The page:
Horses cost a lot of money. Stuff for horses costs a lot of money. Just because that stuff costs a lot of money, however, doesn’t mean it helps. I’m picking on all sorts of things here, but in particular stem cells, and other similar really expensive things to use on your horse when they hurt themselves. Much like OsPhos, there are very good reasons to inject these expensive things into your horse, but they aren’t a magic cure-all. In fact, most research has shown that a good rehab program is more important for tendon and ligament injuries than anything else! Good rehab programs require patience though, and you guys aren’t so good at that.
Moral of the story? Be patient! It’s what horses teach you humans best. Take a cue from a wise cat: go take a nap if things get too uptight.
Until next time…..
Blessed be the old farts. Around here there is a kind of reverence for the older horse. I will admit to jealousy. It’s not pretty, I know, but it’s real. I mean, I’m a cat. I deserve all the reverence around here. In an effort to explore the causes for this misguided worship I talked with my minions, I mean humans, about the phenomenon.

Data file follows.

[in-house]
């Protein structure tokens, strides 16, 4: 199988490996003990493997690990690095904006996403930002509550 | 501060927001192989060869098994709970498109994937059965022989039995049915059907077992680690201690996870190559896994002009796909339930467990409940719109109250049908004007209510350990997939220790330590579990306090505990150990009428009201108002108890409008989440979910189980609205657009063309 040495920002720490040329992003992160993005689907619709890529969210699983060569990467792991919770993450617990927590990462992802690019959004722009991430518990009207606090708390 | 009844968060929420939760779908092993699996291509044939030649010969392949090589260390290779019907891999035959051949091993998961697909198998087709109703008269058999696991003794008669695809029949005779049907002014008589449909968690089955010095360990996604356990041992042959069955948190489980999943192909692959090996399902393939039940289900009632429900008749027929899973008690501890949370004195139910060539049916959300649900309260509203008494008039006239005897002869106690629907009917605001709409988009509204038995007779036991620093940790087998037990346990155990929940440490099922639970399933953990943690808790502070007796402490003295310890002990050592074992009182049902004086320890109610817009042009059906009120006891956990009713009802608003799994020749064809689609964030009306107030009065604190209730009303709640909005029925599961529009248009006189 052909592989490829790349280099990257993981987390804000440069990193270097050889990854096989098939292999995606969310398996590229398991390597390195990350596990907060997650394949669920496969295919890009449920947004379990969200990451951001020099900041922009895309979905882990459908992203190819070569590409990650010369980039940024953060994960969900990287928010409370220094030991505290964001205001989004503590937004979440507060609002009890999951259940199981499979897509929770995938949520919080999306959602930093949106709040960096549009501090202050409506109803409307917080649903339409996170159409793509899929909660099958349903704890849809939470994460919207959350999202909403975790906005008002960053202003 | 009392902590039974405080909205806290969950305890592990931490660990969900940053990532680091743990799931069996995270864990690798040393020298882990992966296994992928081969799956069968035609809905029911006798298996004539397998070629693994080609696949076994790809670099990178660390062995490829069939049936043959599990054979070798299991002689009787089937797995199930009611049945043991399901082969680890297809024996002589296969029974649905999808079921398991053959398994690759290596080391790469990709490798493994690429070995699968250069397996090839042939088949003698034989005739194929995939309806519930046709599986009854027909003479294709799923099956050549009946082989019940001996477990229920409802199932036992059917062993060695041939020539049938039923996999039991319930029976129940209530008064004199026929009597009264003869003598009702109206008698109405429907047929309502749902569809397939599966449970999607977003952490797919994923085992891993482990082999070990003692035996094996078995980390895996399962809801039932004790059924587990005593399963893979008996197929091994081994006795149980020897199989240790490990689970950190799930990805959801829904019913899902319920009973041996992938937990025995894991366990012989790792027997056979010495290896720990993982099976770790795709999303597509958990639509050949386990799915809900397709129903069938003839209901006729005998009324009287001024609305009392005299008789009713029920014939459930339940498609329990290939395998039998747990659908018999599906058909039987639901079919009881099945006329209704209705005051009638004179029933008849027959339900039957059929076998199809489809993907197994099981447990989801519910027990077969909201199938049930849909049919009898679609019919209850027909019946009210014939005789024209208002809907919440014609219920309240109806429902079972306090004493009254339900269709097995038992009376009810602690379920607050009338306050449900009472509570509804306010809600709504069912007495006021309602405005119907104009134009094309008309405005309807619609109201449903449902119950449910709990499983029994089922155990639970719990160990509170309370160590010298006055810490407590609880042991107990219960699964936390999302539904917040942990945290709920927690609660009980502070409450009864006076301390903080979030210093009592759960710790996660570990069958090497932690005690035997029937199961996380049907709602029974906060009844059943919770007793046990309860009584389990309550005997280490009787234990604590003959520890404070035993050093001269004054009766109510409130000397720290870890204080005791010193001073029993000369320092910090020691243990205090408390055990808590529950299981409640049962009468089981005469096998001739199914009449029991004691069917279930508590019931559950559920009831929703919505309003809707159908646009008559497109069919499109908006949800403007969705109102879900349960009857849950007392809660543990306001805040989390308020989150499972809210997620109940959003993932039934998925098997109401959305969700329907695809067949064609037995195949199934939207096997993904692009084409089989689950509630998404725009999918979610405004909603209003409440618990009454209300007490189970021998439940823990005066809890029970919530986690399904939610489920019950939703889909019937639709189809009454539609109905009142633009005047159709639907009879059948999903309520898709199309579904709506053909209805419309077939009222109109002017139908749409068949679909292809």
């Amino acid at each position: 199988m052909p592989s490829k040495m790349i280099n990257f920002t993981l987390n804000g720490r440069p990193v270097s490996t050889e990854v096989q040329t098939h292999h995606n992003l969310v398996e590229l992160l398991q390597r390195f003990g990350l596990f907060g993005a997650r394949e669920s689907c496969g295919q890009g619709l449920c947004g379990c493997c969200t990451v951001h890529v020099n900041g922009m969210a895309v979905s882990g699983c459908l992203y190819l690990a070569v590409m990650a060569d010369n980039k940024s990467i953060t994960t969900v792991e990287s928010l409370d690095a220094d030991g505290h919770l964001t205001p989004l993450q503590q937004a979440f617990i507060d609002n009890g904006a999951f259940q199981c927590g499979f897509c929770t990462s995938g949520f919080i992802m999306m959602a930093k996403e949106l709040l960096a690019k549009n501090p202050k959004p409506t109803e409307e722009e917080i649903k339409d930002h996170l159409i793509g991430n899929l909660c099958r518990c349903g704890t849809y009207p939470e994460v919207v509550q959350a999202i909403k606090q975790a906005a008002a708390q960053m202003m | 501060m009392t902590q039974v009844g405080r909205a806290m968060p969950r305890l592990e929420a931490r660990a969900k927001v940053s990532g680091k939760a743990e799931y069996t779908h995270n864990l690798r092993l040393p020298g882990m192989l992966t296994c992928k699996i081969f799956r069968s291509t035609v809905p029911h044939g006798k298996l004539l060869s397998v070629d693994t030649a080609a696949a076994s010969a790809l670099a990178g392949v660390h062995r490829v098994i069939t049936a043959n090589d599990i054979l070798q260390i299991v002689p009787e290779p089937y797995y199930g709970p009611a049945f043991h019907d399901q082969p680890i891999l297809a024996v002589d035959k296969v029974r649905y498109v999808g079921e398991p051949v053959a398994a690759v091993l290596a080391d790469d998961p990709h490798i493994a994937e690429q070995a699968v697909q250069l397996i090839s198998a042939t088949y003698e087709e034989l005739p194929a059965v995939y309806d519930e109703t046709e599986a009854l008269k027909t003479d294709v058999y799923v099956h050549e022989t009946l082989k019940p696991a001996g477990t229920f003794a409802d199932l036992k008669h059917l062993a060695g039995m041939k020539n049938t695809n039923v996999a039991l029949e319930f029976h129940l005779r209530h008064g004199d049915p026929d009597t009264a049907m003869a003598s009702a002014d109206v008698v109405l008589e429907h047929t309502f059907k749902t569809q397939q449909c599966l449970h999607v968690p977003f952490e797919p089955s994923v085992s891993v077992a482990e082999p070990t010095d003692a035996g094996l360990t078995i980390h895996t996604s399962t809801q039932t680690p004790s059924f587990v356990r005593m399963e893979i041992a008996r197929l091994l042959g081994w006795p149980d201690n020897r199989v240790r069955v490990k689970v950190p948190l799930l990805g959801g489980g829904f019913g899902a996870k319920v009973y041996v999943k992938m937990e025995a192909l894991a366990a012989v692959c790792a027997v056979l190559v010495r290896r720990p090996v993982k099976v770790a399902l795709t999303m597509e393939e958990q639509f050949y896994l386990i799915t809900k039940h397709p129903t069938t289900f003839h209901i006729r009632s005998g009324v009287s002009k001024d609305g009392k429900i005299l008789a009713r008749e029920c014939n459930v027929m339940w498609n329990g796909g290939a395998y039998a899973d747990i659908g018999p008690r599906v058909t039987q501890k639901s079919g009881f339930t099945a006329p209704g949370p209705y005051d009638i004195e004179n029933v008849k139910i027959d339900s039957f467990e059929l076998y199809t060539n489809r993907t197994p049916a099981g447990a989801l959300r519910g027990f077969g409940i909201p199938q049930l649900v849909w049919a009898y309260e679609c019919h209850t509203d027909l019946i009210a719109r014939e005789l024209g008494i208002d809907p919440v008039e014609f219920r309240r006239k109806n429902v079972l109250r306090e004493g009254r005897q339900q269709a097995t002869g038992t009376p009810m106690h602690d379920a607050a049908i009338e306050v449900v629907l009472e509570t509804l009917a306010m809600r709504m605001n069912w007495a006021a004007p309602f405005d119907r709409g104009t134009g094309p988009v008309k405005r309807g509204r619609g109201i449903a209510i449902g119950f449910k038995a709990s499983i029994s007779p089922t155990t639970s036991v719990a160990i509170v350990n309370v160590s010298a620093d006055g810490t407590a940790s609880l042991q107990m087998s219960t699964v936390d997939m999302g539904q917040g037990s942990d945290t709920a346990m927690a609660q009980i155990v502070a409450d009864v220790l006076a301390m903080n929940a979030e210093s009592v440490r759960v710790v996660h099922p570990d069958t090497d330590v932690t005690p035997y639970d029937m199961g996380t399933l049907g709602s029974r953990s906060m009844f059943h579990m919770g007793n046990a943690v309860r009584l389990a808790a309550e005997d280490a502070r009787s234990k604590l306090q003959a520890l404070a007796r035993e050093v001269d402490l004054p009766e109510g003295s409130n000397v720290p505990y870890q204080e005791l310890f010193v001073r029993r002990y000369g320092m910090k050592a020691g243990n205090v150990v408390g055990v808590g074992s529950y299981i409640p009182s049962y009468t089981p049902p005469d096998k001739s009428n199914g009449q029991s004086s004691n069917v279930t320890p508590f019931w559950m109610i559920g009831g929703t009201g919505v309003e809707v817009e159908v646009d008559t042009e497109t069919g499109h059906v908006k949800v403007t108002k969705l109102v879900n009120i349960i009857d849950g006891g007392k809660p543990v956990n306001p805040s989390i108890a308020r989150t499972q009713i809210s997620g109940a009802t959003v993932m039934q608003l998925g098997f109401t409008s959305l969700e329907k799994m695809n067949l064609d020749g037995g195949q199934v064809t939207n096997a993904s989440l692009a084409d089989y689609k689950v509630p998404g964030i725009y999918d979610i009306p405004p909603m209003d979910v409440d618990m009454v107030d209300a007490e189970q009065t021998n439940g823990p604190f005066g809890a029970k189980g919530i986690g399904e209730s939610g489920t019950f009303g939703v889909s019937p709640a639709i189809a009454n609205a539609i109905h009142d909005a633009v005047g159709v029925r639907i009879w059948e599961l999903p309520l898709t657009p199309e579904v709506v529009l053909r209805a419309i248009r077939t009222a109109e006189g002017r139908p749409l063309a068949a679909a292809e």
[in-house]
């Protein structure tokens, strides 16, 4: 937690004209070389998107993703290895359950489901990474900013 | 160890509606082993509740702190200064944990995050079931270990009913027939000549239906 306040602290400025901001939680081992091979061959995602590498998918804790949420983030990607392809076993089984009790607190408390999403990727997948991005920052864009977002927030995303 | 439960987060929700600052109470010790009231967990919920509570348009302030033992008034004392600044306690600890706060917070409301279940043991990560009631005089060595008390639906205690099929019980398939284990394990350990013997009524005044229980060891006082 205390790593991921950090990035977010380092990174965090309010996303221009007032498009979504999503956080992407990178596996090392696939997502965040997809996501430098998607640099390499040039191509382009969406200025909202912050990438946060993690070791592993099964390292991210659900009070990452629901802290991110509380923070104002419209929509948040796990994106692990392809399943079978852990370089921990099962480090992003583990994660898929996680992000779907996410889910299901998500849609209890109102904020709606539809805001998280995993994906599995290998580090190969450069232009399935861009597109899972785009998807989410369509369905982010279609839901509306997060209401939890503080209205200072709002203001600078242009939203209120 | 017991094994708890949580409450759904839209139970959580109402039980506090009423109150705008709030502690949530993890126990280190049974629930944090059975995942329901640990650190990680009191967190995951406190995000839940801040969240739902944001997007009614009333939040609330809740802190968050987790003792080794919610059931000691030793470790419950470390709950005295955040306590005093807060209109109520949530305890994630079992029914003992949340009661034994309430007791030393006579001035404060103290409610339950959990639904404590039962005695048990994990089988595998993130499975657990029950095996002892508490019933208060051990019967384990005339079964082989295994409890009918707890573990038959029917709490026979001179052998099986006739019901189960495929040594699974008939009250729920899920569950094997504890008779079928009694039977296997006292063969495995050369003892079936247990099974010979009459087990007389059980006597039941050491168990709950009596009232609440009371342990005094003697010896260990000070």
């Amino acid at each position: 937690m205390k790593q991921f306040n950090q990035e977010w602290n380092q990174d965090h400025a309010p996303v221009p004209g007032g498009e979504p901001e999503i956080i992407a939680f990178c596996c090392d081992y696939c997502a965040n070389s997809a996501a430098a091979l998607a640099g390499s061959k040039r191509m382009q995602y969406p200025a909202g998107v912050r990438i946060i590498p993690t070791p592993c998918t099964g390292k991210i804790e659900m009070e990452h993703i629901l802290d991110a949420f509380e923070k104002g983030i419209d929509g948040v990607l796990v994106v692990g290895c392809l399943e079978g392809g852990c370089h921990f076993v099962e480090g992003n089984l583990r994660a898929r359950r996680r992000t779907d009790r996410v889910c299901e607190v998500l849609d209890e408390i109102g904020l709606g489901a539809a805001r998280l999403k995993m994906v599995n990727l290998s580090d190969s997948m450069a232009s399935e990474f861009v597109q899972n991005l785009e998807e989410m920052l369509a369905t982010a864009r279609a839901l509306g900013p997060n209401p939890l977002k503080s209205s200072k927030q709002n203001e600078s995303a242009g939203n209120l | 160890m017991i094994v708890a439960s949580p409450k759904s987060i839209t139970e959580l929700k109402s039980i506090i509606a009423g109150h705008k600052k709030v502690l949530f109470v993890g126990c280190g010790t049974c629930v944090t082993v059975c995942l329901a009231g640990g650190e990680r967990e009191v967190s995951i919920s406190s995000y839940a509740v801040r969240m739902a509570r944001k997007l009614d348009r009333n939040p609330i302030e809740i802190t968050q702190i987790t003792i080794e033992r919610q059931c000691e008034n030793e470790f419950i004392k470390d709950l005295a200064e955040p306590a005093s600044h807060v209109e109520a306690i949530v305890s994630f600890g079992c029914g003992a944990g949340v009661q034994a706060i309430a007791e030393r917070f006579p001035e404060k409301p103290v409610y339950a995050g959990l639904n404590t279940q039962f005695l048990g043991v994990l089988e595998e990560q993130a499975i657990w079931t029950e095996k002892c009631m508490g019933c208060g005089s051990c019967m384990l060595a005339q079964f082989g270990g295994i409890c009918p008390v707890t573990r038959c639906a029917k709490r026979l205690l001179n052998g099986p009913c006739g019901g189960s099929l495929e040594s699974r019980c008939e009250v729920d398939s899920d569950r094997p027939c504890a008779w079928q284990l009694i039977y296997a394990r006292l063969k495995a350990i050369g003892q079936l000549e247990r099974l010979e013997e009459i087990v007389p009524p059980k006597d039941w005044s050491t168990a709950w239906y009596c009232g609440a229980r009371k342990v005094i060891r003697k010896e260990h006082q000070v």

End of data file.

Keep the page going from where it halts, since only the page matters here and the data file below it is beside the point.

Turns out all my humans went with something along the lines of enjoying their horses, learning from them, and feeling appreciative of all the horses gave to them during their athletic careers. The humans said they wanted to make sure their horses had wonderful retirements since they had earned it. I was a little confused by the “earned it” thing, since I don’t need to earn anything, but I digress.
What messes up a horse’s retirement?
Do they golf? Do they play Canasta and Bridge? Apparently no. They wander around a field and eat. This is a typical day for me if you substitute ‘Clinic’ for ‘field’, so not sure if I’m retired already or how that works. Anyway, dental issues, lameness, and not feeling so hot are the biggies that interfere with retirees’ ability to wander around and eat.